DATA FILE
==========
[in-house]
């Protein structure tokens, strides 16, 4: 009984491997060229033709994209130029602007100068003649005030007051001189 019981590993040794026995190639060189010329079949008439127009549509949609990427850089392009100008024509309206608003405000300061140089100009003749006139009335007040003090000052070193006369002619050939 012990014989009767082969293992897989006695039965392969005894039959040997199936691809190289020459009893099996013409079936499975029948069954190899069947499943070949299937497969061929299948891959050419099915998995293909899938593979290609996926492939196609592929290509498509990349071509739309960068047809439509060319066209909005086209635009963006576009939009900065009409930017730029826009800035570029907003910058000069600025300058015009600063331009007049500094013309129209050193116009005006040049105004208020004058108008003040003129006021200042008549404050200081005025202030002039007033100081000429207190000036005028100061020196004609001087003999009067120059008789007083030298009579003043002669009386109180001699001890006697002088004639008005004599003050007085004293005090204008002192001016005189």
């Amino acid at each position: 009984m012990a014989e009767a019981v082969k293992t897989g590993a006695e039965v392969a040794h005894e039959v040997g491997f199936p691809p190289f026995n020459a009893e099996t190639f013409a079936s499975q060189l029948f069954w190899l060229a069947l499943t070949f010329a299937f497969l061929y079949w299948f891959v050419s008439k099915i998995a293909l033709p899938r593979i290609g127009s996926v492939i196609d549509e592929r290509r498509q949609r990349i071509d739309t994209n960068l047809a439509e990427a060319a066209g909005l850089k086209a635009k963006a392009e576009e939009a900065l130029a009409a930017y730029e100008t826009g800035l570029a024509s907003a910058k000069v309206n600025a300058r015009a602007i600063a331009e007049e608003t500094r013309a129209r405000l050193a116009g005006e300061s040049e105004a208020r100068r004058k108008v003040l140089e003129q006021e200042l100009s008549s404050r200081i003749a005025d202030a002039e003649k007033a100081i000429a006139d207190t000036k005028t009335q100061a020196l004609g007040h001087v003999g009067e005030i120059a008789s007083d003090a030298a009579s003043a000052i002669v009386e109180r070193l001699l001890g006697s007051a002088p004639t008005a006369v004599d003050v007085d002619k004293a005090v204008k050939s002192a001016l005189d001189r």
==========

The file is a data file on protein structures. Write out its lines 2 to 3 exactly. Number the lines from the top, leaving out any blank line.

């Protein structure tokens, strides 16, 4: 009984491997060229033709994209130029602007100068003649005030007051001189 019981590993040794026995190639060189010329079949008439127009549509949609990427850089392009100008024509309206608003405000300061140089100009003749006139009335007040003090000052070193006369002619050939 012990014989009767082969293992897989006695039965392969005894039959040997199936691809190289020459009893099996013409079936499975029948069954190899069947499943070949299937497969061929299948891959050419099915998995293909899938593979290609996926492939196609592929290509498509990349071509739309960068047809439509060319066209909005086209635009963006576009939009900065009409930017730029826009800035570029907003910058000069600025300058015009600063331009007049500094013309129209050193116009005006040049105004208020004058108008003040003129006021200042008549404050200081005025202030002039007033100081000429207190000036005028100061020196004609001087003999009067120059008789007083030298009579003043002669009386109180001699001890006697002088004639008005004599003050007085004293005090204008002192001016005189």
């Amino acid at each position: 009984m012990a014989e009767a019981v082969k293992t897989g590993a006695e039965v392969a040794h005894e039959v040997g491997f199936p691809p190289f026995n020459a009893e099996t190639f013409a079936s499975q060189l029948f069954w190899l060229a069947l499943t070949f010329a299937f497969l061929y079949w299948f891959v050419s008439k099915i998995a293909l033709p899938r593979i290609g127009s996926v492939i196609d549509e592929r290509r498509q949609r990349i071509d739309t994209n960068l047809a439509e990427a060319a066209g909005l850089k086209a635009k963006a392009e576009e939009a900065l130029a009409a930017y730029e100008t826009g800035l570029a024509s907003a910058k000069v309206n600025a300058r015009a602007i600063a331009e007049e608003t500094r013309a129209r405000l050193a116009g005006e300061s040049e105004a208020r100068r004058k108008v003040l140089e003129q006021e200042l100009s008549s404050r200081i003749a005025d202030a002039e003649k007033a100081i000429a006139d207190t000036k005028t009335q100061a020196l004609g007040h001087v003999g009067e005030i120059a008789s007083d003090a030298a009579s003043a000052i002669v009386e109180r070193l001699l001890g006697s007051a002088p004639t008005a006369v004599d003050v007085d002619k004293a005090v204008k050939s002192a001016l005189d001189r």